Peritonitis
Peritonitis Causes, Symptoms, Diagnosis, Prevention & Treatment

Peritonitis: Causes, Symptoms, Diagnosis, Prevention & Treatment

Peritonitis, it is an inflammation of the peritoneum, which is the thin layer of tissue that covers the inside of the abdomen and various organs within the abdomen. It usually develops from a bacterial, fungal infection. It requires a timely medical attention to treat the infection. If the inflammation is left untreated then it can spread into the blood and also to other organs, which may result in failure of multiple organs and even death.

Causes of peritonitis

There are two types of causes are primary spontaneous and secondary peritonitis. Primary peritonitis is an infection which develops in the peritoneum. Peritoneum holds the insides of the belly in their respective places. Secondary peritonitis usually develops when an injury or infection in the abdominal cavity allows contagious organisms into the peritoneum. Some of the causes of peritonitis are as follows:

  • Medical procedures: Peritoneal dialysis uses tubes to remove the waste products from the blood when the kidneys can no longer adequately do so. An infection can occur during peritoneal dialysis because of unclean surroundings, poor hygiene or infected equipment. The inflammation of the peritoneum also may expand as a problem of gastrointestinal surgery, the use of feeding tubes or a method to withdraw fluid from the abdomen and rarely as a tricky situation of colonoscopy or endoscopy.
  • Ruptured appendix, stomach ulcer: These conditions may allow the bacteria to enter the peritoneum through a hole in the gastrointestinal tract.
  • Pancreatitis: Inflammation of the pancreas, which is complicated by the infection, may lead to peritonitis if the bacteria get spread outside the pancreas.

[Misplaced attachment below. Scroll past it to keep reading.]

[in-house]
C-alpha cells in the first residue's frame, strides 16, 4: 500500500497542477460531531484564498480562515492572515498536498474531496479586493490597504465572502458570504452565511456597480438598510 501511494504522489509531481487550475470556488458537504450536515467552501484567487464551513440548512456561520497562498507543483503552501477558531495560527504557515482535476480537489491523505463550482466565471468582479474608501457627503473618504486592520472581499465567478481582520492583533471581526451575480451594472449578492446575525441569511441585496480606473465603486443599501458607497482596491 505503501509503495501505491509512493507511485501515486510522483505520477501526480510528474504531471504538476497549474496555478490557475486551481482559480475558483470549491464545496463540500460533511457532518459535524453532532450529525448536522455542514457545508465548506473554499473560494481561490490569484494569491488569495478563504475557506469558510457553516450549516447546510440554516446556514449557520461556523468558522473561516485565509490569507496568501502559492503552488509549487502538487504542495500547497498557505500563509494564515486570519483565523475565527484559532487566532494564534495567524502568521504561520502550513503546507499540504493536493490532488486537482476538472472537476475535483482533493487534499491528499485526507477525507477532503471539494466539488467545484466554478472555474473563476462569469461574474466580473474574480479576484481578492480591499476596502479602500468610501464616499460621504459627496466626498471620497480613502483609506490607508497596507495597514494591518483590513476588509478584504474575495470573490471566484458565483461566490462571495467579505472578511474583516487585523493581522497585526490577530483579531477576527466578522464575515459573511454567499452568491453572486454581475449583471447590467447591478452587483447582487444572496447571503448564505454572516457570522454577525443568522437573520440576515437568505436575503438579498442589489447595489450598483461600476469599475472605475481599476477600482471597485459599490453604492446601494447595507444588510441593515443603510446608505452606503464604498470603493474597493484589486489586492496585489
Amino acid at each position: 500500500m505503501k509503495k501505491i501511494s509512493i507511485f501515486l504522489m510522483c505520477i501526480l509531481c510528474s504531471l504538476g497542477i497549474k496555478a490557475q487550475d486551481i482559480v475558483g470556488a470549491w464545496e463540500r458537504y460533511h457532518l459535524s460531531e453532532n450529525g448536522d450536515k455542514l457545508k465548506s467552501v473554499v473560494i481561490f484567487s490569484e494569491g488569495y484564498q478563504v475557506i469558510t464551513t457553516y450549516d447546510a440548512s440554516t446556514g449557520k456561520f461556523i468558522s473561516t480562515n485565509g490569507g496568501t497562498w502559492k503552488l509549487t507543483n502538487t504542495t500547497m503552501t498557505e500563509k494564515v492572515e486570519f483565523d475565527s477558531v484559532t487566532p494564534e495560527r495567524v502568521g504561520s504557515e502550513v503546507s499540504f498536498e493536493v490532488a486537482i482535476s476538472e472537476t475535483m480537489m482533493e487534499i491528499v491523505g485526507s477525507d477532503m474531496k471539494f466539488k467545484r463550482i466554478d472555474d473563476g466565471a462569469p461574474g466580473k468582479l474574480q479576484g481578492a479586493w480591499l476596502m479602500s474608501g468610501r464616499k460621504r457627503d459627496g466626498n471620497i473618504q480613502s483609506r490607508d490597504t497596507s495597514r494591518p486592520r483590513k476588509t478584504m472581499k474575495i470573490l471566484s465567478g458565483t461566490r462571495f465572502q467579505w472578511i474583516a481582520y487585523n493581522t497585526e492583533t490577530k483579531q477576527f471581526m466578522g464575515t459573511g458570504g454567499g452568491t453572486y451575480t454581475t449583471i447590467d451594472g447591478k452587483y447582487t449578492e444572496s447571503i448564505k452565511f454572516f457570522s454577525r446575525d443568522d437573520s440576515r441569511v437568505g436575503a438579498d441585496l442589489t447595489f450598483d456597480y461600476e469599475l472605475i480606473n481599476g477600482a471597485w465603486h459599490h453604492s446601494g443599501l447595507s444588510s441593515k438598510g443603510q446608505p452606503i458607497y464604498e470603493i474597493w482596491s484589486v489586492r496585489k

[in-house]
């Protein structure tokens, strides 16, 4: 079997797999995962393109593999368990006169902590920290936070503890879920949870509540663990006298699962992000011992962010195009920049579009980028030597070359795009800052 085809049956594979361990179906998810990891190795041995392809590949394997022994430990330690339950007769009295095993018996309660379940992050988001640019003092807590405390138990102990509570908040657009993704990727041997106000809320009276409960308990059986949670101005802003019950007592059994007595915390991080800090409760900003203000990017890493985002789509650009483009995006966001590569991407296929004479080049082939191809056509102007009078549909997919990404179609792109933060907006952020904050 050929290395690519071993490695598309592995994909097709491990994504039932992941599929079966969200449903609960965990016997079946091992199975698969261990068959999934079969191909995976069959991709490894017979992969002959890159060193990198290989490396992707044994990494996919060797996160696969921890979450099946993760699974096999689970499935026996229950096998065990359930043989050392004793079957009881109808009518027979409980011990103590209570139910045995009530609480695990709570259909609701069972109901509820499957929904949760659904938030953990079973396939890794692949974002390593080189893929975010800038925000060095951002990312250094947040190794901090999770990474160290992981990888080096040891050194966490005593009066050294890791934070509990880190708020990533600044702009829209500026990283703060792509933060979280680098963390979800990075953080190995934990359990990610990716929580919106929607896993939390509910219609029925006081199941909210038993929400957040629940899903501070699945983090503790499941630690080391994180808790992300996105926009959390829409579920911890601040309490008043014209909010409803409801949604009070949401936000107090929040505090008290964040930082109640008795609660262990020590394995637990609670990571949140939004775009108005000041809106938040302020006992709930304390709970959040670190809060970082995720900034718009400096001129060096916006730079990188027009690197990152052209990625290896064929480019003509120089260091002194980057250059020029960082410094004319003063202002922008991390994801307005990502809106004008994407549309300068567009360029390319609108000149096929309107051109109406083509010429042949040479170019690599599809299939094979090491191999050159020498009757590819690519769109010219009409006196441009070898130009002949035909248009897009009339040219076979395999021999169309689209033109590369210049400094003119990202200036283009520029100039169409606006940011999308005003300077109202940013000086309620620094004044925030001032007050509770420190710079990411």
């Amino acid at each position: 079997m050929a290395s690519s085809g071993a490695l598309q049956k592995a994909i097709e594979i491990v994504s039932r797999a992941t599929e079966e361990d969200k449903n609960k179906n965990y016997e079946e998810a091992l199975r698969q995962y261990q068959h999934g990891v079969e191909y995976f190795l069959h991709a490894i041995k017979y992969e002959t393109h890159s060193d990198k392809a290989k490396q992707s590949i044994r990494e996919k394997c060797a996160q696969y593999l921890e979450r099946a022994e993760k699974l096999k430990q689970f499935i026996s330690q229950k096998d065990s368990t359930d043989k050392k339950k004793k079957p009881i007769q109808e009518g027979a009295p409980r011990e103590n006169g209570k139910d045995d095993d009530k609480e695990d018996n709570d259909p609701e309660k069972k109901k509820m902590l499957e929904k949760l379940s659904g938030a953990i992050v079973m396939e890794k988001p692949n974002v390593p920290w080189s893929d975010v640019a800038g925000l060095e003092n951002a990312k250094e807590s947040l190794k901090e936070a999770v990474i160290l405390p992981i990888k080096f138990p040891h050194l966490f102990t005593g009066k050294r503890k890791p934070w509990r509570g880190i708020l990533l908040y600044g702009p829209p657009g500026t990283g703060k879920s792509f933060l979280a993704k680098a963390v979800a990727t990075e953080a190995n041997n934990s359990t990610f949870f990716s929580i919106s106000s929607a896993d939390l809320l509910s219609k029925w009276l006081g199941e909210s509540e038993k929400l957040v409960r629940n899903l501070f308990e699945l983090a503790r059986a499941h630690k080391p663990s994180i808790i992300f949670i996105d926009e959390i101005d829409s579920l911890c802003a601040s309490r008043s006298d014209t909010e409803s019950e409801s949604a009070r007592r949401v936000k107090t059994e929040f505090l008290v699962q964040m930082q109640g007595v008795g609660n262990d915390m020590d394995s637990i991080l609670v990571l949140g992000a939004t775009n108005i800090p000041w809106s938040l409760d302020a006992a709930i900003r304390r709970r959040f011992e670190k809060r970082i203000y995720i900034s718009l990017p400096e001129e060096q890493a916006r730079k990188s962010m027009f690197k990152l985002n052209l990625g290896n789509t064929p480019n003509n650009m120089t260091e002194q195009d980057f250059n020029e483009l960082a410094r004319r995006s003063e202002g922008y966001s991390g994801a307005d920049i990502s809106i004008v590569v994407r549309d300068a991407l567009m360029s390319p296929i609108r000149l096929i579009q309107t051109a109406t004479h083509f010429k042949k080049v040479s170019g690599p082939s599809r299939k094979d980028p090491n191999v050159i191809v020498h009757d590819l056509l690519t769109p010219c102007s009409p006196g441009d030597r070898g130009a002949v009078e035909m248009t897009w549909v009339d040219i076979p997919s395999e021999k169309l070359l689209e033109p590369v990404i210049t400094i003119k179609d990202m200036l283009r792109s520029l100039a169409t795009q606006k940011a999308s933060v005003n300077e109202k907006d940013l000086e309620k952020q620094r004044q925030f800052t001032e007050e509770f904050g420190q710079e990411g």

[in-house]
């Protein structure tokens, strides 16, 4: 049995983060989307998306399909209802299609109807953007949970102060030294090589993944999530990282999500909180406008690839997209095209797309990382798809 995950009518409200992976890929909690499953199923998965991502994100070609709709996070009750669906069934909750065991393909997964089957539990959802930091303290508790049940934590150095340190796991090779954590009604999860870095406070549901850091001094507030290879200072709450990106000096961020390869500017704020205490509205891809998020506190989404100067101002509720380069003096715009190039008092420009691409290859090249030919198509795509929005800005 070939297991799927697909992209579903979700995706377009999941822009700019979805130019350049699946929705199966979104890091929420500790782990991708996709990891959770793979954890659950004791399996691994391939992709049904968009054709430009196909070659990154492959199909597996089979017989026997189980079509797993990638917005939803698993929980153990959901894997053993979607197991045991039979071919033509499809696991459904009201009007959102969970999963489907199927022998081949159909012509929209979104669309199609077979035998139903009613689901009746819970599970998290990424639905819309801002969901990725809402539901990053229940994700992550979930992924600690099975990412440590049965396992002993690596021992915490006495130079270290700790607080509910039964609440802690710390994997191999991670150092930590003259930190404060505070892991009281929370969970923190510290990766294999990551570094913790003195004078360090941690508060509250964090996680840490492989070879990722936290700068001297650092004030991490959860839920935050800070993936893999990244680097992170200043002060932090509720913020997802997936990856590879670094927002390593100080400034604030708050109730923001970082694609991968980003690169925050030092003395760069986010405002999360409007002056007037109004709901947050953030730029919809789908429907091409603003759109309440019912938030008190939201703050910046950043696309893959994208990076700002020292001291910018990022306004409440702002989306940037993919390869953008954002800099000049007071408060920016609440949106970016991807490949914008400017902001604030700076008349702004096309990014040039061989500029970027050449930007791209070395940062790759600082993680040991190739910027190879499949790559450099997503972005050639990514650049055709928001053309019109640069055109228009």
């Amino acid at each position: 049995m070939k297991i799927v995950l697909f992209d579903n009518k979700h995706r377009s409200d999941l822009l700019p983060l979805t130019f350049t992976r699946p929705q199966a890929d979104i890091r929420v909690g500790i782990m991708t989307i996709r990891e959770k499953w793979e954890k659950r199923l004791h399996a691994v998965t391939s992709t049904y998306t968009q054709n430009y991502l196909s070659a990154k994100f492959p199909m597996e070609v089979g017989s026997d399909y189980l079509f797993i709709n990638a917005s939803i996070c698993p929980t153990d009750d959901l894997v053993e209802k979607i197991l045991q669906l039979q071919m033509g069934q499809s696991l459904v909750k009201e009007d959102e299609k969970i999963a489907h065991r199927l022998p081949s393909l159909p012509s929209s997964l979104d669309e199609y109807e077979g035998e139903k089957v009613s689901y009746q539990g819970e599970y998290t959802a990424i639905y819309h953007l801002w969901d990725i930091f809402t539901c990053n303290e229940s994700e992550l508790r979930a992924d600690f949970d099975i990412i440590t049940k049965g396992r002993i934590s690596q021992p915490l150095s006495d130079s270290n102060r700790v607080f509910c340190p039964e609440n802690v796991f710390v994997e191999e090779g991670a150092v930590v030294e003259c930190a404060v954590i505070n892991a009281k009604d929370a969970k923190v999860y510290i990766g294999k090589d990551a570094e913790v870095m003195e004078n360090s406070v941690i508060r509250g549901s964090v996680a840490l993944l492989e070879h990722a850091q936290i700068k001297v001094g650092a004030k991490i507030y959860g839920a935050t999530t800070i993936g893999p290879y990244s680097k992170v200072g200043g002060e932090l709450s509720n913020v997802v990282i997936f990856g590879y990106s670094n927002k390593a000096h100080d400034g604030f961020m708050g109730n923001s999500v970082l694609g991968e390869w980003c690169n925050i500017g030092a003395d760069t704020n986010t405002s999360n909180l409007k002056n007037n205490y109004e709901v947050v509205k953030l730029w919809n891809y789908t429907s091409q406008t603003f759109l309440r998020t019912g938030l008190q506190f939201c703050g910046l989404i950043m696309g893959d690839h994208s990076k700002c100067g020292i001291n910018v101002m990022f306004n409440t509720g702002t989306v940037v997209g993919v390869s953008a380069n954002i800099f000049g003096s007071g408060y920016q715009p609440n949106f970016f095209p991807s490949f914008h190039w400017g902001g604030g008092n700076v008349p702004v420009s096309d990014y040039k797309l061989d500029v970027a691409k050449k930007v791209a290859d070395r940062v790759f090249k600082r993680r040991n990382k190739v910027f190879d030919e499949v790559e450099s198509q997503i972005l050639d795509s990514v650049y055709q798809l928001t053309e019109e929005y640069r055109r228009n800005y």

• Diverticulitis: The infection of small pouches in the digestive tract may cause peritonitis if the pouches rupture, spilling intestinal waste into the abdominal cavity.
  • Trauma: Any kind of serious injury or trauma can be the reason of peritonitis by letting bacteria and any chemicals from other parts of the body to enter the peritoneum.
  • A perforated colon
  • Cirrhosis or any other types of liver disease

Signs and symptoms of peritonitis

There are various signs and symptoms, which may differ depending upon the cause of the inflammation, but there are also some common symptoms which suggest that an individual may have peritonitis. Some of the common symptoms of this inflammation are as follows:

  • Abdominal pain or tenderness
  • Abdominal swelling
  • Fever and chills
  • Vomiting
  • Nausea
  • Constipation
  • Fatigue
  • Diarrhea
  • Loss of appetite
  • Decrease in urination
  • Difficulty in passing gas
  • Ascites
  • Extreme thirst
  • Fast heartbeat

Diagnosis

If anyone has its symptoms, then the person should visit the doctor as soon as possible. Delaying the treatment could put a person’s life in danger. The doctor will ask about the medical history and perform a complete physical examination which may include assessment of tension and tenderness in the abdomen. It will help to find out the type, timing, and location of the symptoms. Medical attention is extremely important for the peritoneal dialysis patients who have a combination of abdominal pain and a clouding of the peritoneal fluid. The doctor may recommend some of the following tests to confirm the diagnosis:

  • Blood tests: Blood tests may be taken to check for a high white blood cell count. A blood culture may also be performed to determine if the bacteria are found in the blood.